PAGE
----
Painting RenderMan Primitive Variables with Artisan

Maya Artisan is a powerful painting tool which allows you to interact with nearly arbitrary Maya surface attributes via a painting interface. Artisan is not part of the standard Maya release but can be obtained from Alias at additional cost. If you have Maya Artisan you'll be able to use it in conjunction with MTOR to paint any number of RenderMan primitive variables onto your NURBS surfaces. Once you've done this, these variables will be accessible to your custom shaders.

Set Up
If you have Artisan installed you should notice the following menu entry: Modify->Script Paint Tool. In order to paint RenderMan vertex variables, you need to raise the Setup panel of the Script Paint Tool as depicted below.

The only step required is to enter into the Tool Setup Cmd field:

MtorPaintAttr jib

where jib is the name of the shader parameter you wish to paint. When you hit return, Maya will fill in other items in the panel. Specifically, the Get Array Attr Cmd field will be filled with something like:

MtorGetPaintAttr rmanFjib

As described in more detail elsewhere, Maya attributes which follow this naming convention are automatically made available to RenderMan shaders. Below you'll find an simple example shader used in the example which follows.

At right, we've constructed a trivial scene made up of a NURBS sphere and plane. Next, we set up the Artisan Script Paint Tool by entering:

MtorPaintAttr vertexBump

Immediately the primitive turns black indicating that the new vertex variable was successfully created and initialized to zero.

Now the fun begins. At right you can see the result of some doodling using Artisan. These gray scale values will be later interpretted by my shader as altitude values on my surfaces. After attaching my special shader to these surfaces and rendering, I get the third image in the sequence. Notice that my bumps appears to be smoother than those represented in Maya. This is due to the fact that Maya interpolates these variables linearly. RenderMan, in contrast, uses the same interpolation method as is used to interpolate your surface CVs, namely NURBS (Non-Uniform Rational B-Spline) interpolation.

Well this worked so well, that I'm ready to add another variable. As you might imagine, you can add any number of variables to a surface. One important limitation with Artisan (version 1.5 at this writing) is that it only supports painting of scalar values. We can't, for example, paint RGB values onto the surface in one pass. Furthermore, Artisan only supports NURBS surfaces and so can't be used for polygon meshes (or subdivision surfaces, darn). The fourth image in our sequence is a vertex variable named vertexRedden. My simple shader uses this variable to add some red to the surface color.

Now we render and get the final image in our sequence.

When using this powerful technique you'll want consider the following:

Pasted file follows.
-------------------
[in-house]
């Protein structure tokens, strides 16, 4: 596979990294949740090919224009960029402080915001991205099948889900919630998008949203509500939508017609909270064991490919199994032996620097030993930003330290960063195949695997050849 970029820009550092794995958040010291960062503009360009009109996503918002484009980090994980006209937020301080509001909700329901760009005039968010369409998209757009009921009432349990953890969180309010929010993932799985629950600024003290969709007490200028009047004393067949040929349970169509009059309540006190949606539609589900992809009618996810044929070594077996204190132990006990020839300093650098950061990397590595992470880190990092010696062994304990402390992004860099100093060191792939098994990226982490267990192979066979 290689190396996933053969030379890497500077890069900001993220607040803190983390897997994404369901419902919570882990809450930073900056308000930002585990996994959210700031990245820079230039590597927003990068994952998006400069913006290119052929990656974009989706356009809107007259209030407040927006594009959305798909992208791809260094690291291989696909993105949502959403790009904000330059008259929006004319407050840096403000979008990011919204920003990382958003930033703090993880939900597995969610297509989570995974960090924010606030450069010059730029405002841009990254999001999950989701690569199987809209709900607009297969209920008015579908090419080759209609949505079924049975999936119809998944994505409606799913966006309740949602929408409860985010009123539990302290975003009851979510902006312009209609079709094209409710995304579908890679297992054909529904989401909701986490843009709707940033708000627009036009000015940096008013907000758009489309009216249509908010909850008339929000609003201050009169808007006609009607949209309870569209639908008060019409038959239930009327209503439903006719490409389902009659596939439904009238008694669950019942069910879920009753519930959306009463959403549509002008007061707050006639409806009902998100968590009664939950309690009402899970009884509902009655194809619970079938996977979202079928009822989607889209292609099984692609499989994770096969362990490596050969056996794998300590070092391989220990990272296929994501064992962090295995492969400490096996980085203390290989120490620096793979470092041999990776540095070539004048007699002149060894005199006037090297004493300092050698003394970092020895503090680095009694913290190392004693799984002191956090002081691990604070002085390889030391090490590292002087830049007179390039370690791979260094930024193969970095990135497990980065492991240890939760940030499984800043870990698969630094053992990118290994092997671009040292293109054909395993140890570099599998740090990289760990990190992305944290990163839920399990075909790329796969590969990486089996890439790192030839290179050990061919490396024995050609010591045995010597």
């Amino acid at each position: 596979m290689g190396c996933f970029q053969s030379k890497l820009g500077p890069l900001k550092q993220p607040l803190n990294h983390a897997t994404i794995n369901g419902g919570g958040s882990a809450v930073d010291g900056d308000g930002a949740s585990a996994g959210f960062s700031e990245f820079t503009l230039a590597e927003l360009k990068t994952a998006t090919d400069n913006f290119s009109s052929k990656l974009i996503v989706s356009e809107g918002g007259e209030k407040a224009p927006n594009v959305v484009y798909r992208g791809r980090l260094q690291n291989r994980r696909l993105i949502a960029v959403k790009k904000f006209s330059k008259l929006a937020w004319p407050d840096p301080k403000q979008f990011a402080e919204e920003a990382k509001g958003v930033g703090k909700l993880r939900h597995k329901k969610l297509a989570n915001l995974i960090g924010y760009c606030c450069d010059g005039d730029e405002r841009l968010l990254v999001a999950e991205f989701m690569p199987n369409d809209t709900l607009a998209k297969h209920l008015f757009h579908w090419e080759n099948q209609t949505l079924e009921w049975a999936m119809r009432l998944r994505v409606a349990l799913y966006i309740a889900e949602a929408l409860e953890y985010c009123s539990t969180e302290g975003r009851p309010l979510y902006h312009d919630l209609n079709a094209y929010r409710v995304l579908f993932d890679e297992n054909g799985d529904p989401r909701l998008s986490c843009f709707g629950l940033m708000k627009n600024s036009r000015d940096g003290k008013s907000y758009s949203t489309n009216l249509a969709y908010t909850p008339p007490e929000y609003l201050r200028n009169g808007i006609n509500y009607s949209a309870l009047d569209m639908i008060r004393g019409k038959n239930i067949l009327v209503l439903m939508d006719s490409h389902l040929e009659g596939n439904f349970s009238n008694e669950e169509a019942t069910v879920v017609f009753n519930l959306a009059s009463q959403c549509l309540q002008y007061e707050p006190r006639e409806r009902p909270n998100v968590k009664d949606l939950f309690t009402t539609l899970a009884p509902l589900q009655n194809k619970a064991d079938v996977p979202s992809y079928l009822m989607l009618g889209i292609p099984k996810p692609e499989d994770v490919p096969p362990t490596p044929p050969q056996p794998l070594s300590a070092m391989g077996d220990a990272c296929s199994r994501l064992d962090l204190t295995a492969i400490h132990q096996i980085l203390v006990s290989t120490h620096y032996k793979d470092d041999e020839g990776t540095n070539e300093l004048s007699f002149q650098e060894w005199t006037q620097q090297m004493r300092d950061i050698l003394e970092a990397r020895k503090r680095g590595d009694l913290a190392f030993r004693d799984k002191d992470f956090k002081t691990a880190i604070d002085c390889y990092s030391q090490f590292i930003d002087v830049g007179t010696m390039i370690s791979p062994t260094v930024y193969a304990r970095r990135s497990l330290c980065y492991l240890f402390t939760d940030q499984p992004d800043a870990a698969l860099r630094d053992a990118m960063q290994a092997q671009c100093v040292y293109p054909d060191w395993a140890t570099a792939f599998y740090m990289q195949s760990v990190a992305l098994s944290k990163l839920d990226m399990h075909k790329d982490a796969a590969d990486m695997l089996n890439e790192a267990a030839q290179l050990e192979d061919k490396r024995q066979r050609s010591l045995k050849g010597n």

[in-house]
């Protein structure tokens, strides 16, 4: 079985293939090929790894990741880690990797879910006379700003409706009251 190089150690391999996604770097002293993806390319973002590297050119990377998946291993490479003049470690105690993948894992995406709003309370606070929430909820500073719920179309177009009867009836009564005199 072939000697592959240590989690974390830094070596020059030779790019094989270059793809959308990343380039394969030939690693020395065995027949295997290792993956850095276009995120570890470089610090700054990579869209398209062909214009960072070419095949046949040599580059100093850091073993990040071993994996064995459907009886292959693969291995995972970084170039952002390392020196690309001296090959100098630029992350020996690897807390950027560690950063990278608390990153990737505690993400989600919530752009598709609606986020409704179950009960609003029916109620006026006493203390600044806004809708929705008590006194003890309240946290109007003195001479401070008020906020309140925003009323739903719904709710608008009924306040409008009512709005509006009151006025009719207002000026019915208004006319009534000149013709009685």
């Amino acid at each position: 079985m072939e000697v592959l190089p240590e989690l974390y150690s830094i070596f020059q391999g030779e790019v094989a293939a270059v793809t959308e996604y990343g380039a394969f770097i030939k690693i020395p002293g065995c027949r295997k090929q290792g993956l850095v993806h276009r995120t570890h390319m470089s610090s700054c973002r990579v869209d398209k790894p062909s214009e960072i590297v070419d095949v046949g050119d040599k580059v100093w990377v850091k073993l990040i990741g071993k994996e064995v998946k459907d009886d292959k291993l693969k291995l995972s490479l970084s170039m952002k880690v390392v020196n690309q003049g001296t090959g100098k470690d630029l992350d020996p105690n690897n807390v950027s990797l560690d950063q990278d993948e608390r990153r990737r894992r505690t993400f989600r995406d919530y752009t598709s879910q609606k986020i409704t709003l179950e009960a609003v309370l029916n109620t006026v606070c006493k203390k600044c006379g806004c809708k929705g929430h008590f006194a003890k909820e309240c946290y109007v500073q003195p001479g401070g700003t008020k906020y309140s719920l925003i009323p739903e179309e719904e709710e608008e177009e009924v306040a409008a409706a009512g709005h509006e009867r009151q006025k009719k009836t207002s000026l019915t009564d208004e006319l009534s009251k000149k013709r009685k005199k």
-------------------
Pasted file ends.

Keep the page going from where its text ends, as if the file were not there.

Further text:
Vertex variables come at some cost in rendering time and RIB size. Unfortunately, due to the way Artisan currently operates, it's possible to create unwanted vertex variables. You can find out what attributes are associated with a NURB with the following command:

deleteAttr -query nurbsPlaneShape1
// Result: rmanFtest mtorSurf rmanFvertexBump rmanFvertexRedden //

In this example, rmanFtest is an unwanted variable, rmanFvertexBump and rmanFvertexRedden are desired vertex variables and mtorSurf isn't a vertex variable since it doesn't start with rman (it represents the attached surface shader).

You can delete unwanted attributes as follows:

deleteAttr -at rmanFtest nurbsPlaneShape1

The use of special purpose shaders is not strictly required in order to use vertex variables. Specifically you can paint standard RenderMan variables like "s" and "t" with this method. Now we can modify the behavior of any shader that refers to s or t.

 * a simple variant of plastic to show the use of 
 * vertex variables.
 * the key detail is the declaration of
 * vertexBump and vertexRedden with the class
 * modifier varying

testvertex( float Ks=.5, Kd=.5, Ka=1;
    float roughness=.1;
    color specularcolor=1;
    float Kb = 1;
    varying float vertexBump = 0;
    varying float vertexRedden = 0; )
    normal Nf;
    vector V;
    color cc;
    Nf = N;
    /* bump the surface by Kb * vertexBump */
    if(Kb != 0)
	point PP = transform("shader", P);
	Nf = normalize(ntransform("shader", N));
	PP += Kb * vertexBump * Nf;
	PP = transform("shader", "current", PP);
	Nf = calculatenormal(PP);
    /* add red to the surface color */
    cc = Cs + color(vertexRedden, 0, 0);
    /* standard plastic shading model */
    Nf = faceforward( normalize(Nf), I );
    V = -normalize(I);
    Ci = Os * (cc * (Ka*ambient() + Kd*diffuse(Nf)) +
	    specularcolor * Ks * specular(Nf, V, roughness));
    Oi = Os;

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